• “Nothing has actually changed. Short of some sharp turn, which does not seem to be on the horizon, the shooting will return soon, and with it the chances for a wide operation,” writes Yoav Limor in Israel Hayom.
  • However, in Yedioth, Shimrit Meir, editor of the Arab-language al-Masdar, praises Netanyahu (a rare feat for that paper) for restraining himself rather than going to war: “One assumes we’ll have a traditional round of fighting for a few days or weeks and find ourselves picking up the phone for the Egyptian or Qatari mediator to scribble out a ceasefire. So why not just skip the days in the bomb shelters and billions spent on fighting and go straight to a long-term deal with Hamas?”

6. Kill ’em all: In what may be a planned leak meant as a scare tactic to push Hamas to the table, or an actual leak of battle plans, Haaretz reports that Israel has put together a plot to assassinate Hamas’s leaders.

  • The paper writes that the army and Shin Bet see killing the top of the terror group as preferable to launching an all out-war, but notes that doing so could end up launching another round of fighting in any case, which is the understatement of the century.

7. Cold Turkey: Though it has no horse in the race, Israel’s press is taking an interest in the Turkey-US spat.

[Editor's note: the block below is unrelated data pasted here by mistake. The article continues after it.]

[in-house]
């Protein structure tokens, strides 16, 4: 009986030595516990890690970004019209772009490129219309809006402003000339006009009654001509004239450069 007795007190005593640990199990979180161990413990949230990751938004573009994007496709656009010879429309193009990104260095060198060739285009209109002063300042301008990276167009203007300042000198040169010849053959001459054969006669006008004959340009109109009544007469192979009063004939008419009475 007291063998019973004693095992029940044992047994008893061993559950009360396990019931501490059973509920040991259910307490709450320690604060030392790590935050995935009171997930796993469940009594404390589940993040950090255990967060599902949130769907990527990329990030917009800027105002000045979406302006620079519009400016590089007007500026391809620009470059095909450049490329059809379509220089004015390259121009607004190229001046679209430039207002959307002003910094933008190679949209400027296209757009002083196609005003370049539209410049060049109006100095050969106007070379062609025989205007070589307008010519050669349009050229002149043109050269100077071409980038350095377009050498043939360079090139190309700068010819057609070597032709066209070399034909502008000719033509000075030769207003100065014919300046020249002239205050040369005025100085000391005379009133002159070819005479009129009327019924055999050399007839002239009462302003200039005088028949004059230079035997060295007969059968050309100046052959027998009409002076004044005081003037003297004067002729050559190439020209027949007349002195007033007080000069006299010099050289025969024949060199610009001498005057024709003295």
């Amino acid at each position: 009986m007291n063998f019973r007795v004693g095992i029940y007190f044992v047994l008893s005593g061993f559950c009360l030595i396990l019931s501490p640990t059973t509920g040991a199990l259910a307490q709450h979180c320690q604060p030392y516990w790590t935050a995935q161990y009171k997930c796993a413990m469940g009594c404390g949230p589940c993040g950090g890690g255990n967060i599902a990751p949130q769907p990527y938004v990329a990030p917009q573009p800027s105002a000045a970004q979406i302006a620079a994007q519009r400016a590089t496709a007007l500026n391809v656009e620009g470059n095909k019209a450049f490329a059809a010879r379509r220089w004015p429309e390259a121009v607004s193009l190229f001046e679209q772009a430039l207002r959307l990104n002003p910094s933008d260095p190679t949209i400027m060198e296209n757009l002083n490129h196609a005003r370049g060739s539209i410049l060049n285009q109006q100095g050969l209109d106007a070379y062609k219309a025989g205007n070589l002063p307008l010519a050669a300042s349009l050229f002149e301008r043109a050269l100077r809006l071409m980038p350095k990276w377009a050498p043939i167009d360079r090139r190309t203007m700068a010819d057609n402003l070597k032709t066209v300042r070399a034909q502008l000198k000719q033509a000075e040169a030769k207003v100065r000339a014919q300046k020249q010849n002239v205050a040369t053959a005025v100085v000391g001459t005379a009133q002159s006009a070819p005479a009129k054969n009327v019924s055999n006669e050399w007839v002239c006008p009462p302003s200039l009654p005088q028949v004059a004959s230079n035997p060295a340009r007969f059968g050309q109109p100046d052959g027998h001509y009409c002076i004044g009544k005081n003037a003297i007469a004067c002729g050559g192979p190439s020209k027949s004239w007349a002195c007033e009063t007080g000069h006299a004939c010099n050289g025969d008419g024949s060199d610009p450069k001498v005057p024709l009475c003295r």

• Israel Hayom calls the words of Turkish President Recep Tayyip Erdogan “empty threats” precipitated by the crash of the lira.
  • In Yedioth, Nadav Eyal calls Erdogan’s decision to threaten US President Donald Trump that he’ll start looking for new allies “the worst thing he could have done.”
  • “Those around Erdogan are trying to explain to him the terrible situation Turkey is in, and what unpopular steps he needs to take,” he writes.
  • Haaretz’s Zvi Bar’el, meanwhile, doesn’t see much smart policy or strategy from either leader: “The fraught relations may resemble a chess game, but the two primary players, Trump and Erdogan, don’t have the patience or the temperament required of chess players. At the same time, they still have critical shared interests that could force a reconciliation.”